The pair "discussed opportunities to build on the U.S.-Bolivian bilateral relationship, including through enhanced economic cooperation, as well as U.S. support for Bolivia's efforts to address COVID-19," according to a State Department readout.

us, navy, caribbean, sea, drug, trafficking
The Arleigh Burke-class guided-missile destroyer USS William P. Lawrence fires its close-in weapons system during a pre-action aim calibration fire exercise on November 3. The warship is deployed to the U.S. 4th Fleet area of operations to support Joint Interagency Task Force South’s mission, which includes an enhanced Caribbean and Eastern Pacific counter illicit drug trafficking campaign that Cuban, Venezuelan and U.S. officials have told Newsweek was part of a plan to pressure Venezuela and distract from a worsening COVID-19 crisis at home. Mass Communication Specialist 3rd Class Maria G. Llanos/U.S. Naval Forces Southern Command/U.S. 4th Fleet

The Trump administration has made portrayed itself as strict against socialism, communism and Iran's brand of revolutionary Shiite Islam, reviving 19th century and Cold War-era concepts of the Monroe Doctrine to preserve Washington's influence across the Western Hemisphere.

As Russia vowed to continue joint defense and military-technical cooperation with Venezuela, Iran has repeatedly made plans to bring its own warships across the Atlantic as well.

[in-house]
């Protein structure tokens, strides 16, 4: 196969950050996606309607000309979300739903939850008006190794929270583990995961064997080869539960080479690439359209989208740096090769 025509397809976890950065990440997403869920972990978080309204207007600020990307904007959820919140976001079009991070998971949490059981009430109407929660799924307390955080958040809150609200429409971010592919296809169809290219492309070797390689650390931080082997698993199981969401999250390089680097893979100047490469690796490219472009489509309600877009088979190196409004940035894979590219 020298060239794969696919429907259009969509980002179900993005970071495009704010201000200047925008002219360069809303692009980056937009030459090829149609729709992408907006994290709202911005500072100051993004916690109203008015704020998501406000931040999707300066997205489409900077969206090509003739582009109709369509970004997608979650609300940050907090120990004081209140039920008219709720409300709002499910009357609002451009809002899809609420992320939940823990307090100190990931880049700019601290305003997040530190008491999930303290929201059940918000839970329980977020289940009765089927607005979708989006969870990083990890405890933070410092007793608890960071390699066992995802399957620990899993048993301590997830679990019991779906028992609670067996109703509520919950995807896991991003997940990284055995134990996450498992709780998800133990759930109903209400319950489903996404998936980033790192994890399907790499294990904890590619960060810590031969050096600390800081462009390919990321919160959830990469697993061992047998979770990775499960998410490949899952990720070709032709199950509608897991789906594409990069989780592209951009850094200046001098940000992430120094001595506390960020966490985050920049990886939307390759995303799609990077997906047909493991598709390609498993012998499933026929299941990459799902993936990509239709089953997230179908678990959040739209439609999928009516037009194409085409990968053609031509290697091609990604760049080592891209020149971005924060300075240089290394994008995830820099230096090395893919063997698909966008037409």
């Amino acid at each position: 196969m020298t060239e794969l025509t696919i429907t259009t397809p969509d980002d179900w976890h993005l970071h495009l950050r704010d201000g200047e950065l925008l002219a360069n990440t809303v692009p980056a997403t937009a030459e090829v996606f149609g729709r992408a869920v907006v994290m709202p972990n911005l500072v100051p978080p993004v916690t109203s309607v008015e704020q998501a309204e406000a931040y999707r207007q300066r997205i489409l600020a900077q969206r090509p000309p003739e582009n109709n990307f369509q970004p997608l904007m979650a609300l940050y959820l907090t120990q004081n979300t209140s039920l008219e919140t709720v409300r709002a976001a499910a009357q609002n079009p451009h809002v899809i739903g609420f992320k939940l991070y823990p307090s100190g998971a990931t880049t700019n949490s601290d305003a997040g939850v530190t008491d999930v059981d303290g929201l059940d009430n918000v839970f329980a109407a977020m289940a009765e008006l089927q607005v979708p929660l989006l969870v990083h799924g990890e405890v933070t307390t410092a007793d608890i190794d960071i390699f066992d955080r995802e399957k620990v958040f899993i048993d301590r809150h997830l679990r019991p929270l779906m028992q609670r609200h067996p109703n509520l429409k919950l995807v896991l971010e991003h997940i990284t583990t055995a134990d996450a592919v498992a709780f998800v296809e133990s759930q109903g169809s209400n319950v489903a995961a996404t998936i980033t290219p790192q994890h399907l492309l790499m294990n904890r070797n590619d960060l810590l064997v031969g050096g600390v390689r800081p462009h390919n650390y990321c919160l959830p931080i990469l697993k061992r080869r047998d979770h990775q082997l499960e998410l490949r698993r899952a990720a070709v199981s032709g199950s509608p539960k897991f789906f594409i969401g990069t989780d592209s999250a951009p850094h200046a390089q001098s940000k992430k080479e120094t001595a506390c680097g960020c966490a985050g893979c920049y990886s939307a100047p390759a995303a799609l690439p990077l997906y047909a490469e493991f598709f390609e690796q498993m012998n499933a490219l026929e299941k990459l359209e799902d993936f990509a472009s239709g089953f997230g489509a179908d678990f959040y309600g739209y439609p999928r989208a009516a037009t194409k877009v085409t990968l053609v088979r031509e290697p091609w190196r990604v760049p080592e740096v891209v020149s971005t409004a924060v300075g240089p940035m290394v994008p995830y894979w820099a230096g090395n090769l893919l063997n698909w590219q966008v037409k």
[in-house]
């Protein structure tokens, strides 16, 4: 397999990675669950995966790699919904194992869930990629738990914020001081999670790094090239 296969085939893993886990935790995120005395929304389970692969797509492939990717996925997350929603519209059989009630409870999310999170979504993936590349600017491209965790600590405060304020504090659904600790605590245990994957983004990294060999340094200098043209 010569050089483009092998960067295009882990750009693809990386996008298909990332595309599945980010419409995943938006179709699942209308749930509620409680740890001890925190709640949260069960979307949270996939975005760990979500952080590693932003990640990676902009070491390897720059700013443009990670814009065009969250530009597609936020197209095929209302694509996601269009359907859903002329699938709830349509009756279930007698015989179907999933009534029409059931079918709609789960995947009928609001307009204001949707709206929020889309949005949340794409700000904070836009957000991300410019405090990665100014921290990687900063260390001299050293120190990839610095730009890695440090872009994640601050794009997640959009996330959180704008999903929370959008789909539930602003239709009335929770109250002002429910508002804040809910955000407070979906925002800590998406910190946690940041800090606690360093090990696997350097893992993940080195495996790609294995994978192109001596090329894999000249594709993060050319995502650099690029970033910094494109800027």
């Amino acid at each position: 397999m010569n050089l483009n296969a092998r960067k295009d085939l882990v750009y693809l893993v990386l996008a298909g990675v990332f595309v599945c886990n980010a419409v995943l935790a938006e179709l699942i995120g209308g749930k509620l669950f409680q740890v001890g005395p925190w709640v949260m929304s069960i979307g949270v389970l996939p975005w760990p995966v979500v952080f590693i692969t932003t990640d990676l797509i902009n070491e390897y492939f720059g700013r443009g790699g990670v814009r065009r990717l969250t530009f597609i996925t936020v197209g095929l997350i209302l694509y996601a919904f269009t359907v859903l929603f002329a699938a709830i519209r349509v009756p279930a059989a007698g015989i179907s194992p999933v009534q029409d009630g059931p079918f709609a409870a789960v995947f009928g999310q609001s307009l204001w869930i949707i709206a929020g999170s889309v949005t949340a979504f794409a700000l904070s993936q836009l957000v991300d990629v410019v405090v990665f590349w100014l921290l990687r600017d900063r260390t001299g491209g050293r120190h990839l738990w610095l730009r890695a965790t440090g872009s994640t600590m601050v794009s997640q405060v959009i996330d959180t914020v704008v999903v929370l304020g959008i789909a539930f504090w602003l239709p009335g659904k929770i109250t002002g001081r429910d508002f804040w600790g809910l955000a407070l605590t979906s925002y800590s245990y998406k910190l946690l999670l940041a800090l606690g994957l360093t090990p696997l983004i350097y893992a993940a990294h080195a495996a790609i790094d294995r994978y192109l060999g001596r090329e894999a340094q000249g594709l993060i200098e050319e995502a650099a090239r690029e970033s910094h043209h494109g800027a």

His opponent, former Vice President Joe Biden, has also condemned alleged abuses committed by the likes of Cuba, Iran and Venezuela, but has demonstrated a preference for dialogue, having engaged with all three countries as he served under former President Barack Obama.

Biden has also vowed to reenter the Joint Comprehensive Plan of Action, more commonly known as the Iran nuclear deal, forged under Obama in 2015 but abandoned by Trump three years later.

Cuban, Iranian and Venezuelan officials have demonstrated no preference for the winner of the ongoing, beleaguered U.S. election but have all called for a departure from the current trajectory of relations in comments to Newsweek.

Both U.S. candidates have indicated they were likely to ultimately win the race as it's set to enter its fourth day, but Trump has repeatedly challenged the legitimacy of the contest, alleging mass voter fraud as Biden began to pull ahead in key remaining states.